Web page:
In summary, the first five presidents from George Washington to James Madison carried an aura of successful independence about them that may have carried over from being the “Founding Fathers.” Jackson, Polk, Fillmore, and Lincoln were the next four successful independent presidents, but this combination wasn’t seen again until Teddy Roosevelt came crashing onto the scene. Franklin Roosevelt, Truman, Kennedy, and Reagan were the last presidents who exercised successful independent spirits. I believe that Lincoln fit in the category of independent successful presidents after September 22, 1862, when he issued the Emancipation Proclamation. Also in my opinion, Reagan did what he thought was right as another successful independent, which matched the new party line that he had created.
In effect, I argue that there were only 14 out of 44 presidents who were successful at doing the right thing for their country even at the risk of not getting reelected. The most successful presidents were independent, but still knew how to build coalitions. The least successful presidents were those who just simply followed the party line or who refused to compromise or work with anybody. I think we could use another independent president, but if we have already reached the tipping point, I don’t know if they could be successful.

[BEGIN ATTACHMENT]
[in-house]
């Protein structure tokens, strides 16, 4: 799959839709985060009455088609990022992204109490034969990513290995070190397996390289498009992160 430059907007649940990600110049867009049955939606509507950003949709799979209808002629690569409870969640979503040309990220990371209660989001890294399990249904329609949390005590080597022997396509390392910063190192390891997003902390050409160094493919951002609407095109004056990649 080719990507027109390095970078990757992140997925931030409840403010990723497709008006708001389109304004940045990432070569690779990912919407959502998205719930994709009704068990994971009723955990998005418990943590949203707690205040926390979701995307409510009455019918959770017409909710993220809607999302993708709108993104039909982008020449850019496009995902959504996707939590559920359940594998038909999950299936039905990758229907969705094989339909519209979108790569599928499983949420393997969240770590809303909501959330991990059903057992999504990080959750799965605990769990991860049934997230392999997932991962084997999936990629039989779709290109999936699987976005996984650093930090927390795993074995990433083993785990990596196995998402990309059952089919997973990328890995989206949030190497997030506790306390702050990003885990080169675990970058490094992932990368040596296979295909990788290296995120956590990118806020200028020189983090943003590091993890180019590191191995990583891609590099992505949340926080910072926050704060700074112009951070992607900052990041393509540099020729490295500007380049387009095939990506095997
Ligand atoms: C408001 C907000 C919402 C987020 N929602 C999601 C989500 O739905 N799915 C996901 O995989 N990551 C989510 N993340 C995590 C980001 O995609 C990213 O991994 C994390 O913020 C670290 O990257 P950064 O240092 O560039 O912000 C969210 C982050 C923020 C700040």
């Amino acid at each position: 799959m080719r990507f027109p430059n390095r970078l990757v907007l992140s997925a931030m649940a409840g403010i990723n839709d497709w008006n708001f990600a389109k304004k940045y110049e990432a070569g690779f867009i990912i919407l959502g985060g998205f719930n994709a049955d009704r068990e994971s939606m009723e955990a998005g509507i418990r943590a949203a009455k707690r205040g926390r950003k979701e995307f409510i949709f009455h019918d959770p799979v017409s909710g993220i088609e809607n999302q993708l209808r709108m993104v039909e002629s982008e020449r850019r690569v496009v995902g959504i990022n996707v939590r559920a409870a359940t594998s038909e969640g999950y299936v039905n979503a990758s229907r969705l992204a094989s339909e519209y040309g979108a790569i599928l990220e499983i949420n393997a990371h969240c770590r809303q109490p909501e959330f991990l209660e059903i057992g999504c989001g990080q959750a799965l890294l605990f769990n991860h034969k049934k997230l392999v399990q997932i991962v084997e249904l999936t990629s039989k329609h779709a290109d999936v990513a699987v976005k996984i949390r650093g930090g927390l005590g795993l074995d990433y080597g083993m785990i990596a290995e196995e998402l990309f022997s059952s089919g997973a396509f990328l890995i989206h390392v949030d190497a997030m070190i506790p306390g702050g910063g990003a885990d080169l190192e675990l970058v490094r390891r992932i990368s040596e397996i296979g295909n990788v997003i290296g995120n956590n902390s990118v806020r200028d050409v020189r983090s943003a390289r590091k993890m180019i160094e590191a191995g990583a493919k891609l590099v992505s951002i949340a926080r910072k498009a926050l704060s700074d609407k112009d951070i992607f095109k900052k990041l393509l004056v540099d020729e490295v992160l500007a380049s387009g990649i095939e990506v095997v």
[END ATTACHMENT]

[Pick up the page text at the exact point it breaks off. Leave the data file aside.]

The picture below shows cannons lined at the top of Henry Hill at Manassas National Battlefield Park, representing where Gen. Stonewall Jackson made his famous stand holding off the attacking Union soldiers during the First Battle of Manassas. Notice the treeline behind the cannon, where Jackson had his troops waiting for the Union attack. Lt. Col. Joe Hinds tells this story about Jackson in two of his books: “Col. John Boyd – A Warrior for All Times” and “The First Battle of Manassas – Like a Stone Wall.”
Jesus was one of the first teachers of ethics who focused on our thoughts. The moral choices we make in life typically are supported by our set of values, which can come from many sources, including our parents, peers, religion, and philosophy. Most moralists are concerned about our actions, but Jesus was one of the first to instruct us to be concerned with not only how we lived our lives, but also with how we thought.